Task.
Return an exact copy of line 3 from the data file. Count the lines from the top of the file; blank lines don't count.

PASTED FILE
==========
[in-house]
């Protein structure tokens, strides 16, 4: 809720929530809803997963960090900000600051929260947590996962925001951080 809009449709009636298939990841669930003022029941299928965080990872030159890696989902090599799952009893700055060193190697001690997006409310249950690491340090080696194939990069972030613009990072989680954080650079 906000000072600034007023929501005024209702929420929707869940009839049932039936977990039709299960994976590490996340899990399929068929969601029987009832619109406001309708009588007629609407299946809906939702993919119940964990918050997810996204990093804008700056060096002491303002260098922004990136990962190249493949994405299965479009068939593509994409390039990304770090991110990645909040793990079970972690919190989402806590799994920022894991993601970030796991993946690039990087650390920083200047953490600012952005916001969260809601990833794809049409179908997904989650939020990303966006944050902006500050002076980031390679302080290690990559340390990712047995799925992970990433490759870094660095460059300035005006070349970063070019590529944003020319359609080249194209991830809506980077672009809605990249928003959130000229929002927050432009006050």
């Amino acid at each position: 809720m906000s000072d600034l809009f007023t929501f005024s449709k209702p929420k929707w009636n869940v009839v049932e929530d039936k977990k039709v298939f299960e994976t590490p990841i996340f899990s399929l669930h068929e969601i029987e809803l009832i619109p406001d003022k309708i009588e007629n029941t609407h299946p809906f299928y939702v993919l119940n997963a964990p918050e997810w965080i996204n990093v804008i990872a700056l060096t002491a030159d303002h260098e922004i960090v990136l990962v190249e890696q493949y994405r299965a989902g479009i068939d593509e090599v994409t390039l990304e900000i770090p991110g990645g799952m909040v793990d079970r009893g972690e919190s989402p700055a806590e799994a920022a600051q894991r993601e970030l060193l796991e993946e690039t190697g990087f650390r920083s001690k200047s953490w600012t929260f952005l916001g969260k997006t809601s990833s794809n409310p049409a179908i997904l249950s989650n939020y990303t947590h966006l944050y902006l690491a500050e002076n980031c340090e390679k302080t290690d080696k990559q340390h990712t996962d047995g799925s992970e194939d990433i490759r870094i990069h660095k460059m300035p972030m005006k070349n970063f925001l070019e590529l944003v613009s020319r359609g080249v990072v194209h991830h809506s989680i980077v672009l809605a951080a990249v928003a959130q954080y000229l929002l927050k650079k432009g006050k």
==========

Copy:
């Amino acid at each position: 809720m906000s000072d600034l809009f007023t929501f005024s449709k209702p929420k929707w009636n869940v009839v049932e929530d039936k977990k039709v298939f299960e994976t590490p990841i996340f899990s399929l669930h068929e969601i029987e809803l009832i619109p406001d003022k309708i009588e007629n029941t609407h299946p809906f299928y939702v993919l119940n997963a964990p918050e997810w965080i996204n990093v804008i990872a700056l060096t002491a030159d303002h260098e922004i960090v990136l990962v190249e890696q493949y994405r299965a989902g479009i068939d593509e090599v994409t390039l990304e900000i770090p991110g990645g799952m909040v793990d079970r009893g972690e919190s989402p700055a806590e799994a920022a600051q894991r993601e970030l060193l796991e993946e690039t190697g990087f650390r920083s001690k200047s953490w600012t929260f952005l916001g969260k997006t809601s990833s794809n409310p049409a179908i997904l249950s989650n939020y990303t947590h966006l944050y902006l690491a500050e002076n980031c340090e390679k302080t290690d080696k990559q340390h990712t996962d047995g799925s992970e194939d990433i490759r870094i990069h660095k460059m300035p972030m005006k070349n970063f925001l070019e590529l944003v613009s020319r359609g080249v990072v194209h991830h809506s989680i980077v672009l809605a951080a990249v928003a959130q954080y000229l929002l927050k650079k432009g006050k």